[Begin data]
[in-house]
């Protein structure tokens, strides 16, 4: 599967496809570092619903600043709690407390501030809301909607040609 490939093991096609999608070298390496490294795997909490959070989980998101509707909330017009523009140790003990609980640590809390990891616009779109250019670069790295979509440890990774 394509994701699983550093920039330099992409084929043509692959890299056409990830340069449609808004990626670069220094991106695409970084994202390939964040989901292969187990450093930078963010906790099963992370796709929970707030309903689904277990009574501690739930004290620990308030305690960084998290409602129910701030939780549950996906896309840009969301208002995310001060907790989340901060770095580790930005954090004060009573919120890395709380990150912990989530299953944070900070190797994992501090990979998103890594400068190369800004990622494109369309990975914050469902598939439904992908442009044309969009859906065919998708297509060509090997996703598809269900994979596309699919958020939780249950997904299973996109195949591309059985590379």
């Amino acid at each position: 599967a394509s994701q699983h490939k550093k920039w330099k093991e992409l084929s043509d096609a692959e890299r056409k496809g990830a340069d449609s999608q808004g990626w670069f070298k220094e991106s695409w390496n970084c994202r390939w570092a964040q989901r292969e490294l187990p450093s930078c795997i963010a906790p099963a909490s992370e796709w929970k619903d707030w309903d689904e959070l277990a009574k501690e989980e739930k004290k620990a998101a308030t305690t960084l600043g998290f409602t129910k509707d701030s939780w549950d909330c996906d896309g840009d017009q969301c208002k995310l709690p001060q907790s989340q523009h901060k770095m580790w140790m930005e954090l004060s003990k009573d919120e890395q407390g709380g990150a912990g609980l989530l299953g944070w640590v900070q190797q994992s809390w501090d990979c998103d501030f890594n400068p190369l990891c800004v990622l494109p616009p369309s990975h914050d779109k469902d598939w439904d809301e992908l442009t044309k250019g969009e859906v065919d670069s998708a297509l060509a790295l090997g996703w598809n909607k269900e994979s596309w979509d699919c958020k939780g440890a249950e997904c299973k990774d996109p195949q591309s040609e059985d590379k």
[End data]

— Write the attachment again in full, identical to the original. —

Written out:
[in-house]
């Protein structure tokens, strides 16, 4: 599967496809570092619903600043709690407390501030809301909607040609 490939093991096609999608070298390496490294795997909490959070989980998101509707909330017009523009140790003990609980640590809390990891616009779109250019670069790295979509440890990774 394509994701699983550093920039330099992409084929043509692959890299056409990830340069449609808004990626670069220094991106695409970084994202390939964040989901292969187990450093930078963010906790099963992370796709929970707030309903689904277990009574501690739930004290620990308030305690960084998290409602129910701030939780549950996906896309840009969301208002995310001060907790989340901060770095580790930005954090004060009573919120890395709380990150912990989530299953944070900070190797994992501090990979998103890594400068190369800004990622494109369309990975914050469902598939439904992908442009044309969009859906065919998708297509060509090997996703598809269900994979596309699919958020939780249950997904299973996109195949591309059985590379």
């Amino acid at each position: 599967a394509s994701q699983h490939k550093k920039w330099k093991e992409l084929s043509d096609a692959e890299r056409k496809g990830a340069d449609s999608q808004g990626w670069f070298k220094e991106s695409w390496n970084c994202r390939w570092a964040q989901r292969e490294l187990p450093s930078c795997i963010a906790p099963a909490s992370e796709w929970k619903d707030w309903d689904e959070l277990a009574k501690e989980e739930k004290k620990a998101a308030t305690t960084l600043g998290f409602t129910k509707d701030s939780w549950d909330c996906d896309g840009d017009q969301c208002k995310l709690p001060q907790s989340q523009h901060k770095m580790w140790m930005e954090l004060s003990k009573d919120e890395q407390g709380g990150a912990g609980l989530l299953g944070w640590v900070q190797q994992s809390w501090d990979c998103d501030f890594n400068p190369l990891c800004v990622l494109p616009p369309s990975h914050d779109k469902d598939w439904d809301e992908l442009t044309k250019g969009e859906v065919d670069s998708a297509l060509a790295l090997g996703w598809n909607k269900e994979s596309w979509d699919c958020k939780g440890a249950e997904c299973k990774d996109p195949q591309s040609e059985d590379k």